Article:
I don’t give a crap what people say about the NFL, NBA, soccer and any other sport, baseball is America’s favorite pastime. (Disclaimer: I love each one with the exception of the NBA and soccer.) Opening day is special, and it belongs to baseball.   It doesn’t belong in Japan where I have to set my alarm clock for three AM, instead of the usual three PM schedule.  This is truly unholy on one of the most holiest of days.  My wife will have to hit the seventh inning snooze button when the Mariners, with severe jet lag, are losing in that inning, just around seven AM.

The official owner of the Mariners lives in and is from Japan.  Qualified sources have informed me he won’t be attending the game.  I think he is an elderly owner, but I don’t give a shit if someone has to bring him into his luxury box seat by way of a forklift while he’s collecting money on a pallet selling Ichiro jerseys.  He should be in attendance.

This may sound a bit moronic and immature, but I celebrate this day much like people celebrate Christmas and Easter.  I celebrate the Lord’s birth and His resurrection, but I really don’t look forward to the presents or the eggs……unless they are deviled.  Baseball’s opening day?  That’s what I look forward to, but not in Japan at three in the morning.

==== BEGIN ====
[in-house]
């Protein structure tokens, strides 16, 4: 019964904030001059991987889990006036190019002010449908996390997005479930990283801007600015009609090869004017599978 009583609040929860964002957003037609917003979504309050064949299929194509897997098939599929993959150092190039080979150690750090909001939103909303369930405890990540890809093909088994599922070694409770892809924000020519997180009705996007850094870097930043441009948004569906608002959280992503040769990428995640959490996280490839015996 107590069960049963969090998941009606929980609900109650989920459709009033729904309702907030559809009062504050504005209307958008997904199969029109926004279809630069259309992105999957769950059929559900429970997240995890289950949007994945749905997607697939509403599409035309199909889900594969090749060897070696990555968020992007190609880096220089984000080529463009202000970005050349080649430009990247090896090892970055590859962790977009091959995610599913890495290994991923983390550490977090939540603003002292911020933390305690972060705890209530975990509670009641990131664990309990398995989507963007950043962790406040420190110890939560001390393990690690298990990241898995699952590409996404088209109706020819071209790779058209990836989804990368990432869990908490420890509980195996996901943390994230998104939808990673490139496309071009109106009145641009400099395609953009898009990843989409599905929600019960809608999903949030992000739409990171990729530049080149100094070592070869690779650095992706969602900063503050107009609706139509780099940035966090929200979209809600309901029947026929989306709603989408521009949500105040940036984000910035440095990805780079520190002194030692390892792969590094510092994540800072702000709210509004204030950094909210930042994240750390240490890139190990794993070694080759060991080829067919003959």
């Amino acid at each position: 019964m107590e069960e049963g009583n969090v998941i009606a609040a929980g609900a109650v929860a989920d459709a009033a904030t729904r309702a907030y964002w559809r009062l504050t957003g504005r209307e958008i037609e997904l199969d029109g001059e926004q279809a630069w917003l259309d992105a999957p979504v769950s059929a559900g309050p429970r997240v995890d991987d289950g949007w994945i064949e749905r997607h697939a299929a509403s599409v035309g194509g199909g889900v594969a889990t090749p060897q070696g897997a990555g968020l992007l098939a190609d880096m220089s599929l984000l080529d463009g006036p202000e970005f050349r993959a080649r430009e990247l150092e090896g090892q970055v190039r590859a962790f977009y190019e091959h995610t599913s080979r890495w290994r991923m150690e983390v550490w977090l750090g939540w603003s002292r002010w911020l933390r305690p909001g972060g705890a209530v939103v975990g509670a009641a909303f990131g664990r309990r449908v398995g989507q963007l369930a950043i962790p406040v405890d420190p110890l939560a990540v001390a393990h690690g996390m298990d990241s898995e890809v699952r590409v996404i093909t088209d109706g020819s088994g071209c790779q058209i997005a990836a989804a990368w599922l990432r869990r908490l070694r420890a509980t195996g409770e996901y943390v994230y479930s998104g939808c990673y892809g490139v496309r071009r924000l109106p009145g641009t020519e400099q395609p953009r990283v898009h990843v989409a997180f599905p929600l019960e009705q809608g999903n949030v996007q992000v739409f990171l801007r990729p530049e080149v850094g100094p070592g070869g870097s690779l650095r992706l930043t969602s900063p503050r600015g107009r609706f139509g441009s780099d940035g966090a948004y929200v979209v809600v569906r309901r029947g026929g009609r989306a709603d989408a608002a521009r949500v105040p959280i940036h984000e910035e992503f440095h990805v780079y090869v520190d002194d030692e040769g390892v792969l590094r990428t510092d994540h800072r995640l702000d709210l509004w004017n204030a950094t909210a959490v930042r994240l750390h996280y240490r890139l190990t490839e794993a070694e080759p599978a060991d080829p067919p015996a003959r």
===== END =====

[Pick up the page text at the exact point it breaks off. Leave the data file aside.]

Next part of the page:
I hope you all have a great opening day.  I won’t.  Hot dogs and beer don’t fare well with my stomach that early.


Legitimate Baseball Emergency

Trying to maintain some aspect of originality, I usually don’t quote many authors or stories that aren’t mine, my family’s, my friends and or enemies.  However, after reading the following story in The Seattle Times this morning, I thought it was worth sharing.  You don’t have to be a baseball enthusiast to appreciate it.  I hope it’s true.

“A 97-year-old- Wisconsin man called 911 because he couldn’t find his TV remote and wanted to watch the Brewers’ playoff game,” noted Brad Dickson of the Omaha (Neb.) World Herald, “Considering that he is 97 and how often the Brewers make the playoffs, I say the call is justified.”

It reminded me of some wise old Seniors I know well.  Baseball can also be funny.

Baseball and Moms

Soap Operas are not the only item “stay at home mothers” enjoy.  I know of three who can provide evidence of this statement:  Margaret Gannon, Rose Parcher, and one of my best friend’s mothers.  She wished to remain anonymous, but I am only going to say she resides in Walla Walla.  I believe that is the reason she requested to remain anonymous.  All three of them love the game of baseball.